Thai government said it would ask the army to provide security for February’s elections, as the military called for restraint on both sides.
Thailand is facing increasingly violent protests, with two killed and dozens injured in recent days.
On Thursday, the Electoral Commission said the polls should be postponed to ensure the safety of candidates.
However, government officials said parliament was already dissolved so there was no legal reason for a delay.
Fighting broke out on Thursday at a stadium where election candidates were being registered.
A group of protesters, some throwing stones and evidently some who were armed, tried to break into the stadium.
One police officer and one protester were killed in the clashes.
Deputy PM Surapong Tovichakchaikul said the government would ask the army to help secure candidate registrations on Saturday.
“I will also ask the military to provide security protection for members of the public on the 2 February elections,” he added in a televised address.
Speaking to reporters on Friday, Thai army chief Prayuth Chan-ocha did not address the government’s request.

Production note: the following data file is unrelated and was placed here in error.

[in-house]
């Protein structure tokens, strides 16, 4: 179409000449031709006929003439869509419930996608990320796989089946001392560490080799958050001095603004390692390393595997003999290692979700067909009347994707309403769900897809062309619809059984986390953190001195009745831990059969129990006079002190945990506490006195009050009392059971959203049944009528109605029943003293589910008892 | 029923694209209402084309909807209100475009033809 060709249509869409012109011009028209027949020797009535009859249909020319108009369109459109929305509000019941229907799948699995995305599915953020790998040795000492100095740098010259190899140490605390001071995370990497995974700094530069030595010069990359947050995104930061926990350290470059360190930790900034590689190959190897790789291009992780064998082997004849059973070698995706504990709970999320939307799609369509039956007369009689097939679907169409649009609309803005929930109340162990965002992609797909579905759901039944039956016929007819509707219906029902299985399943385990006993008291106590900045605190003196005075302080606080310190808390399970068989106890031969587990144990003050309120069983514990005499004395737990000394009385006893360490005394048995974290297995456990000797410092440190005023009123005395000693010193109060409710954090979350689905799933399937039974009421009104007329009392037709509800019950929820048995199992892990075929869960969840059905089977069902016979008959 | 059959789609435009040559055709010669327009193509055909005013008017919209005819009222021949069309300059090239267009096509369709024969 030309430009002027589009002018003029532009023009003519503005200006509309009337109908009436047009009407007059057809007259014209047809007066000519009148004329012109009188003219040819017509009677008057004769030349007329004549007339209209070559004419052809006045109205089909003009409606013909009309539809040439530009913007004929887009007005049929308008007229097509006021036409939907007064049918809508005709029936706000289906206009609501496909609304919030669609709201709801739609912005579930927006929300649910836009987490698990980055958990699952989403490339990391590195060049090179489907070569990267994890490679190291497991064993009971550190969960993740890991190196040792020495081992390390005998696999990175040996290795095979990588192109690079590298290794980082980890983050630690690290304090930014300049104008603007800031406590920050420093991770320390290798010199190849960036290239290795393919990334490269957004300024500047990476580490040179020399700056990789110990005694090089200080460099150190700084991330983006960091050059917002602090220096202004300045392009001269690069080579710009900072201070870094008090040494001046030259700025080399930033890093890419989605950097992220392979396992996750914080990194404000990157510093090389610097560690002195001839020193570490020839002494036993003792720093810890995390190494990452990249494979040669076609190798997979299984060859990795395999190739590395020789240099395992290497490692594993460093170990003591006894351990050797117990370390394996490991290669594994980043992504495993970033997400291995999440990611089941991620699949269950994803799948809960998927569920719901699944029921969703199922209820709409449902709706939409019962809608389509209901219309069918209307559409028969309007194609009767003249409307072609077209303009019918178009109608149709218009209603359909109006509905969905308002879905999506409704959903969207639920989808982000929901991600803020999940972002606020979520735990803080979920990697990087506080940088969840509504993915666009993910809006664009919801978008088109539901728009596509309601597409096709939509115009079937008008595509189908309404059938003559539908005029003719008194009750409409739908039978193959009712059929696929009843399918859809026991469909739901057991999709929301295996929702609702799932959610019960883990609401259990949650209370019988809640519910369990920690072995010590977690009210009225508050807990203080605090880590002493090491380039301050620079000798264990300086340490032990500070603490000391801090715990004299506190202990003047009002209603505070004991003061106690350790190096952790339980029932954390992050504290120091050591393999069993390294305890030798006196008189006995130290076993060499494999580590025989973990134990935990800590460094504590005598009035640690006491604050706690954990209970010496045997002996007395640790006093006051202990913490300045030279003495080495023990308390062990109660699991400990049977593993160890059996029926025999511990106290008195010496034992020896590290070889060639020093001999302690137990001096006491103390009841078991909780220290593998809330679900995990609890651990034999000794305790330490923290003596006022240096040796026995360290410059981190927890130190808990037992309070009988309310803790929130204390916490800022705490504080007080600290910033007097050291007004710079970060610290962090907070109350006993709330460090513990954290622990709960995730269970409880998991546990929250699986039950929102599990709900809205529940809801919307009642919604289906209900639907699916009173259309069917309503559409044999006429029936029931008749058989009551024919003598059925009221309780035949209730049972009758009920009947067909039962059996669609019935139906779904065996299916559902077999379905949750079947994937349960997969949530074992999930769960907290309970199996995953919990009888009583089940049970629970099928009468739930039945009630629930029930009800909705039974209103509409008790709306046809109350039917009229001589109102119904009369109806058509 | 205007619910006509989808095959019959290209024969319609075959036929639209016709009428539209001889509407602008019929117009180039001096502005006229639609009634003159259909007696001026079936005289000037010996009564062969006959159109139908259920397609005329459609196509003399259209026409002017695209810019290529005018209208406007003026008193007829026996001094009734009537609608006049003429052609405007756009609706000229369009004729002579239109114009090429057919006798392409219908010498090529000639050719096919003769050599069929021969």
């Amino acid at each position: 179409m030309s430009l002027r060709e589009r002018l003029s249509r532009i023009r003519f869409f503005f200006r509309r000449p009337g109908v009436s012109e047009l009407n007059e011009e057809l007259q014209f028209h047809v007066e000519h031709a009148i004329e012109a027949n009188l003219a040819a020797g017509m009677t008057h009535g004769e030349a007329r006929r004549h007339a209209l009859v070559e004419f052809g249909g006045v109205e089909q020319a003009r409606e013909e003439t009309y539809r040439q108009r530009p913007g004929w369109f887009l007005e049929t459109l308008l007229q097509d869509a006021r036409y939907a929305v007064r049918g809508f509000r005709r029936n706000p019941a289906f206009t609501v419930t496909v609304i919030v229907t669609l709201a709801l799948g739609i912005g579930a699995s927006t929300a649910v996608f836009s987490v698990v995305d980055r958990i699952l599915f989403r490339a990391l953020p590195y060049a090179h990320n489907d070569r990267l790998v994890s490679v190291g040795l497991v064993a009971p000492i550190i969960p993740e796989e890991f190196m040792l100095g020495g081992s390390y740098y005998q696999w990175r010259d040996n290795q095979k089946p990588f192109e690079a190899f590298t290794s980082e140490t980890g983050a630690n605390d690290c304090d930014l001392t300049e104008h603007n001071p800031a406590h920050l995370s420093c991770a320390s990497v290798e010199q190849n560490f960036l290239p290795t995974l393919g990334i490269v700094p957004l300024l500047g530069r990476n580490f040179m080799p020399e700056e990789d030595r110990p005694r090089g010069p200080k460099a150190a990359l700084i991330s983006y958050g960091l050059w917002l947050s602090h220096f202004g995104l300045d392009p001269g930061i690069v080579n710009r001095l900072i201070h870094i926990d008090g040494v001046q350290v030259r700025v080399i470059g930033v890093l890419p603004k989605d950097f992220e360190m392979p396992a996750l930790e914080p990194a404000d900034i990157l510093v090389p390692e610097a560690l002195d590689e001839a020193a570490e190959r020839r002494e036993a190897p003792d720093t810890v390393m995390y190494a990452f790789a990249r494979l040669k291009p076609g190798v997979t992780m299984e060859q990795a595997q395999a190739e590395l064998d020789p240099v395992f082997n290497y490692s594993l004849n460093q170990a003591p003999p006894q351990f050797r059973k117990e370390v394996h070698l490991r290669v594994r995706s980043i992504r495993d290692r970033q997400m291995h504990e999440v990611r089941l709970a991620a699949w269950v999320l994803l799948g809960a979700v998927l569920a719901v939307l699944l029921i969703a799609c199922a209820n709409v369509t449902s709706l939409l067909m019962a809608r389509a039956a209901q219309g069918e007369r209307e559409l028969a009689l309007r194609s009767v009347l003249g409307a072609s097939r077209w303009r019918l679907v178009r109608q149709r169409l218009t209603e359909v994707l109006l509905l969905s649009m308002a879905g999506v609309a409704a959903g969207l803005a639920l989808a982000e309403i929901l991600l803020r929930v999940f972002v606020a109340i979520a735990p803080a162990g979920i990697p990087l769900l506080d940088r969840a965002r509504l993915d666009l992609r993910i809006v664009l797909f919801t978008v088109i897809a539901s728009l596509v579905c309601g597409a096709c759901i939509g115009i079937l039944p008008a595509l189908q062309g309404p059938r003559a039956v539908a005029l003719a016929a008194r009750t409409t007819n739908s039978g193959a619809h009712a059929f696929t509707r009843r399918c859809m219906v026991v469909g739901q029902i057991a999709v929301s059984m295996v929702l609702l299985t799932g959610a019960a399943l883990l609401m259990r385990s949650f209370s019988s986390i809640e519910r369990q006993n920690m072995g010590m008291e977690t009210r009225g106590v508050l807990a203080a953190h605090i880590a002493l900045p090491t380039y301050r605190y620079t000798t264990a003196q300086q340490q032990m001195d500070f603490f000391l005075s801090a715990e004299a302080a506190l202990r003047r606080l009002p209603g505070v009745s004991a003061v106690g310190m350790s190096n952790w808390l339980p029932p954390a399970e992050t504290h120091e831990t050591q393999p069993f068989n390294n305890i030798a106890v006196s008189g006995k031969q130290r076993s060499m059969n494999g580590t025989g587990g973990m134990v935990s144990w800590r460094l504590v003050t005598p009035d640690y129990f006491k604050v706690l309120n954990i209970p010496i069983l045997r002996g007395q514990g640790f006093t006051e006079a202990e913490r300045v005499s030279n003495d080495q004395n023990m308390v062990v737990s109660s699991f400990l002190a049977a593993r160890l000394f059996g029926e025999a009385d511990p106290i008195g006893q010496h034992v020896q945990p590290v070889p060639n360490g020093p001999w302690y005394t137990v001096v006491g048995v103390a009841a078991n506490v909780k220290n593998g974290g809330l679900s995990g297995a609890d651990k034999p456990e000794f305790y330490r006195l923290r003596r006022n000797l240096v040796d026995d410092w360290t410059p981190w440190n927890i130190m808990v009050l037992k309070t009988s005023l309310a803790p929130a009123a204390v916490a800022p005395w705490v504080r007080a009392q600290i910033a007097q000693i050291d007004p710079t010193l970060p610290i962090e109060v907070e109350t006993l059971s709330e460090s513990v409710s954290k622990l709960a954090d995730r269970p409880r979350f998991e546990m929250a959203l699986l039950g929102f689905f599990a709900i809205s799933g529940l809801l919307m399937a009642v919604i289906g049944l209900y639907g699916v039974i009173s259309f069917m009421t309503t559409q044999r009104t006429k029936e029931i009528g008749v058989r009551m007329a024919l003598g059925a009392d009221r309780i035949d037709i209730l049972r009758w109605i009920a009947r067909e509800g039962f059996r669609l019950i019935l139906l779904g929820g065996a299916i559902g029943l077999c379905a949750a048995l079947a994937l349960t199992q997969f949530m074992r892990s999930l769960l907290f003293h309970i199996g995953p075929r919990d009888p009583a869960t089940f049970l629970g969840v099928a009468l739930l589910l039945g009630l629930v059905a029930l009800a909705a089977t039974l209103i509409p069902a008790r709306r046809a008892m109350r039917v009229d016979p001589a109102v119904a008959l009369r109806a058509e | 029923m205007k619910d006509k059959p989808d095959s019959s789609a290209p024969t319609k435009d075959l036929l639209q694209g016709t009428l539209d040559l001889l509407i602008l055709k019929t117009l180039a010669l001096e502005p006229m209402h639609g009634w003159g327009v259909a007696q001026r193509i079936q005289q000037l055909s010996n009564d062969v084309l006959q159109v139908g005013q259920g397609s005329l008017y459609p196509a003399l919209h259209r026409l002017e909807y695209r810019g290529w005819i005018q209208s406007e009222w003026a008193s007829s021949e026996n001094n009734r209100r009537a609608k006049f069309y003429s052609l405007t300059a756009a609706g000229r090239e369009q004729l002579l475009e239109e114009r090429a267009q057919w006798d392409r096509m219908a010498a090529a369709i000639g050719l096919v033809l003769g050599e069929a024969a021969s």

Instead, he urged restraint on both sides and an end to street violence and said the army had shown “red traffic lights to both sides so things will calm down”.
When asked if the army would intervene, Prayuth Chan-ocha said: “That door is neither open nor closed.”
The army, which mounted a successful coup only seven years ago, remains a powerful player in Thai politics.
The army has staged several coups in the past, and ousted former PM Thaksin Shinawatra, who is also brother to current premier Yingluck Shinawatra, in 2006.
Yingluck Shinawatra called the snap election earlier this month, following weeks of protests.
However, the opposition Democrat party is boycotting the polls.
Yingluck Shinawatra’s Pheu Thai Party won the last election in 2011 and has a big majority in parliament.